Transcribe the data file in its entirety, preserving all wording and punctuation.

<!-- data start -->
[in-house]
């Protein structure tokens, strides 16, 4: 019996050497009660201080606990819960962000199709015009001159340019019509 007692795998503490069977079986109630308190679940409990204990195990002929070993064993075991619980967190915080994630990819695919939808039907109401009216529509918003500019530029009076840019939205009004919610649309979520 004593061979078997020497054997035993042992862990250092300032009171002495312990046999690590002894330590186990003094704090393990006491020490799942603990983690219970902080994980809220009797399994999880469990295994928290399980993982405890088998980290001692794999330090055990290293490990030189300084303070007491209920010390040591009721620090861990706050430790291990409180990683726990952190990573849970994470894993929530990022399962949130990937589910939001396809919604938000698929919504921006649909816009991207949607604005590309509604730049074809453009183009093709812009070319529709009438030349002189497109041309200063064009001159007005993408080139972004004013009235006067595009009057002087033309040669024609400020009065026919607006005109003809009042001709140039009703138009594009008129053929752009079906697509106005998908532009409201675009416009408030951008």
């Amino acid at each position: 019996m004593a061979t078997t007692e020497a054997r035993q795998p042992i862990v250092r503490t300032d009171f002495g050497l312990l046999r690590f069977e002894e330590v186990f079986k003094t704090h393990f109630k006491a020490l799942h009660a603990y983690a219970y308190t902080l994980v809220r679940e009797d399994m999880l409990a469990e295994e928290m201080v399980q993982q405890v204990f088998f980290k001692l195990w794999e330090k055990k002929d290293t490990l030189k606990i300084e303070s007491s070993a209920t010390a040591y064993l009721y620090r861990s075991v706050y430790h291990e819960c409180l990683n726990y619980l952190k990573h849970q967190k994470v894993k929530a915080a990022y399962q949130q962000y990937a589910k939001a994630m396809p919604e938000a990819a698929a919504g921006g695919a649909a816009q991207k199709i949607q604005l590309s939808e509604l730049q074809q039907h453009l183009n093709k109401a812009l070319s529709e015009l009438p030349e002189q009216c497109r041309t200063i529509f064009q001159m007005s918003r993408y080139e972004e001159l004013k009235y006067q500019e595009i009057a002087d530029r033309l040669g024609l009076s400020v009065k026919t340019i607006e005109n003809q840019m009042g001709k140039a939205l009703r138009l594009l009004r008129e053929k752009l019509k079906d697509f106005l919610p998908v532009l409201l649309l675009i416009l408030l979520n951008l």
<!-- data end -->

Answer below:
[in-house]
């Protein structure tokens, strides 16, 4: 019996050497009660201080606990819960962000199709015009001159340019019509 007692795998503490069977079986109630308190679940409990204990195990002929070993064993075991619980967190915080994630990819695919939808039907109401009216529509918003500019530029009076840019939205009004919610649309979520 004593061979078997020497054997035993042992862990250092300032009171002495312990046999690590002894330590186990003094704090393990006491020490799942603990983690219970902080994980809220009797399994999880469990295994928290399980993982405890088998980290001692794999330090055990290293490990030189300084303070007491209920010390040591009721620090861990706050430790291990409180990683726990952190990573849970994470894993929530990022399962949130990937589910939001396809919604938000698929919504921006649909816009991207949607604005590309509604730049074809453009183009093709812009070319529709009438030349002189497109041309200063064009001159007005993408080139972004004013009235006067595009009057002087033309040669024609400020009065026919607006005109003809009042001709140039009703138009594009008129053929752009079906697509106005998908532009409201675009416009408030951008």
């Amino acid at each position: 019996m004593a061979t078997t007692e020497a054997r035993q795998p042992i862990v250092r503490t300032d009171f002495g050497l312990l046999r690590f069977e002894e330590v186990f079986k003094t704090h393990f109630k006491a020490l799942h009660a603990y983690a219970y308190t902080l994980v809220r679940e009797d399994m999880l409990a469990e295994e928290m201080v399980q993982q405890v204990f088998f980290k001692l195990w794999e330090k055990k002929d290293t490990l030189k606990i300084e303070s007491s070993a209920t010390a040591y064993l009721y620090r861990s075991v706050y430790h291990e819960c409180l990683n726990y619980l952190k990573h849970q967190k994470v894993k929530a915080a990022y399962q949130q962000y990937a589910k939001a994630m396809p919604e938000a990819a698929a919504g921006g695919a649909a816009q991207k199709i949607q604005l590309s939808e509604l730049q074809q039907h453009l183009n093709k109401a812009l070319s529709e015009l009438p030349e002189q009216c497109r041309t200063i529509f064009q001159m007005s918003r993408y080139e972004e001159l004013k009235y006067q500019e595009i009057a002087d530029r033309l040669g024609l009076s400020v009065k026919t340019i607006e005109n003809q840019m009042g001709k140039a939205l009703r138009l594009l009004r008129e053929k752009l019509k079906d697509f106005l919610p998908v532009l409201l649309l675009i416009l408030l979520n951008l």